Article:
Review previously posted at: www.princetonbookreview.com

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http://www.princetonbookreview.com/book_pages/discussion/whiskey-and-charlie.php ( )
  Princetonbookreview | Jan 3, 2017 |
I won this book from Bookreporter. When it first arrived, I read the back cover to remind myself of what the book was going to be about and then opened it right up. The minute I saw the table of contents was the "two-way alphabet", I knew I was going to enjoy it. So creative!! And then the ability to weave the story around the alphabet so smoothly was simply amazing. It always fit yet never felt forced. The storyline itself had potential to become sappy on a few occasions but I never felt that it did. I'm still not sure how I feel about the ending - in some ways I feel like everything was resolved too neatly yet, it's the outcome I wanted so how can I complain.
( )
  lynnski723 | Dec 31, 2016 |
I LOVED this book! I wish I could give it more than 5 stars. For the love of siblings! ( )
  pennylane78 | Jun 6, 2016 |
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Amazon.com Product Description (ISBN 149260786X, Paperback)

"A sharp, perceptive novel about family and forgiveness, Whiskey & Charlie will stay with me for a very long time." Christina Baker Kline, #1 New York Times bestselling author of Orphan Train

A captivating debut novel of brothers who have drifted apart and the accident that will determine their future, by an unforgettable new voice in fiction.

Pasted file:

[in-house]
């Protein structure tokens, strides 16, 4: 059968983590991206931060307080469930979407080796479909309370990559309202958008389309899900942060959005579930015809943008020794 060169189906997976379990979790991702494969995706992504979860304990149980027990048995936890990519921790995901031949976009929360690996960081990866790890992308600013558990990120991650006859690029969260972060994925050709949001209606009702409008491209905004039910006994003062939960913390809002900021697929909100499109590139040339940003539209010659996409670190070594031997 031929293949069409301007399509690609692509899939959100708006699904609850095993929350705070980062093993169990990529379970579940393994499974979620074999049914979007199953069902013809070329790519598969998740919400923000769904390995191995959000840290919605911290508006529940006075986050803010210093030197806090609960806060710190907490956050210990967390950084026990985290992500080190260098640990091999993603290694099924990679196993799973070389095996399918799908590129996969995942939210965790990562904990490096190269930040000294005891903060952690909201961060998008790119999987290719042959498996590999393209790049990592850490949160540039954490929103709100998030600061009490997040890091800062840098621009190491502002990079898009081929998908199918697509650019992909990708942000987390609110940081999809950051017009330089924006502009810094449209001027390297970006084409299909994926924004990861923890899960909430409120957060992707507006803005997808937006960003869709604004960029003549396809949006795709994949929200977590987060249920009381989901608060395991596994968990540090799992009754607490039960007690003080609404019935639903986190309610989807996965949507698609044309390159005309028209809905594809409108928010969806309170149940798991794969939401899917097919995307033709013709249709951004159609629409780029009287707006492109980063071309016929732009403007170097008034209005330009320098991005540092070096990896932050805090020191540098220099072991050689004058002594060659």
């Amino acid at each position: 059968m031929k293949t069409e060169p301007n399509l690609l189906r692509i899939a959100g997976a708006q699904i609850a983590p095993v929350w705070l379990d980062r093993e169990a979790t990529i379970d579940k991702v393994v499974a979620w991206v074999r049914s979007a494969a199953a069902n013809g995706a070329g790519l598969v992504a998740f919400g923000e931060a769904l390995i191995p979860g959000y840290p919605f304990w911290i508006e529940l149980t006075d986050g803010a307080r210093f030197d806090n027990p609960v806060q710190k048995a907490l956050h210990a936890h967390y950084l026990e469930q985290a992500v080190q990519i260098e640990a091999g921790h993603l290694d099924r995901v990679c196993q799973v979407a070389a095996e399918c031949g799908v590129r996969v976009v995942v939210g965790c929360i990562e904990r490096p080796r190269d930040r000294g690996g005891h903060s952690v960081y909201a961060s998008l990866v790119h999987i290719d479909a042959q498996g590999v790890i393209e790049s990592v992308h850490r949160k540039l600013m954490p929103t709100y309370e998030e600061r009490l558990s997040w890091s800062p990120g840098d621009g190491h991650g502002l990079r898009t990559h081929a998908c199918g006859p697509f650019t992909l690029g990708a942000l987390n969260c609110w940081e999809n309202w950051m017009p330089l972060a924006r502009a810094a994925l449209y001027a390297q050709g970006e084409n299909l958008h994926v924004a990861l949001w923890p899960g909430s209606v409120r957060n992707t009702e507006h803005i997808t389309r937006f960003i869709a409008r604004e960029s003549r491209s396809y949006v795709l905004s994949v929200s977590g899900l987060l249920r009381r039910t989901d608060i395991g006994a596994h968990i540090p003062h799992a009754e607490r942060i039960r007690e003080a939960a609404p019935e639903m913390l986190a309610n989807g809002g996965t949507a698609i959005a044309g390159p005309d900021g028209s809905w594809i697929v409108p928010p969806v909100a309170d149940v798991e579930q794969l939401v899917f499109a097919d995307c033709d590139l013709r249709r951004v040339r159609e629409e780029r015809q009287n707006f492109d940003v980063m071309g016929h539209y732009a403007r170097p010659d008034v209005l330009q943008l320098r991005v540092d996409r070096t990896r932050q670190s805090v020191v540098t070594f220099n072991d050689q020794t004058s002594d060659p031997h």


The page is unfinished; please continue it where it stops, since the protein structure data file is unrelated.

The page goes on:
Whiskey and Charlie might have come from the same family, but they'd tell you two completely different stories about growing up. Whiskey is everything Charlie is not – bold, daring, carefree – and Charlie blames his twin brother for always stealing the limelight, always getting everything, always pushing Charlie back. By the time the twins reach adulthood, they are barely even speaking to each other.

When they were just boys, the secret language they whispered back and forth over their crackly walkie-talkies connected them, in a way. The two-way alphabet (alpha, bravo, charlie, delta) became their code, their lifeline. But as the brothers grew up, they grew apart.

When Charlie hears that Whiskey has been in a terrible accident and has slipped into a coma, Charlie can't make sense of it. Who is he without Whiskey? As days and weeks slip by and the chances of Whiskey recovering grow ever more slim, Charlie is forced to consider that he may never get to say all the things he wants to say. A compelling and unforgettable novel about rivalry and redemption, Whiskey & Charlie is perfect for anyone whose family has ever been less than picture-perfect.

"A finely crafted novel that keeps us reading because we care about the characters. It's a terrific book."—Graeme Simsion, New York Times bestselling author of The Rosie Project and The Rosie Effect

(retrieved from Amazon Thu, 12 Mar 2015 18:17:16 -0400)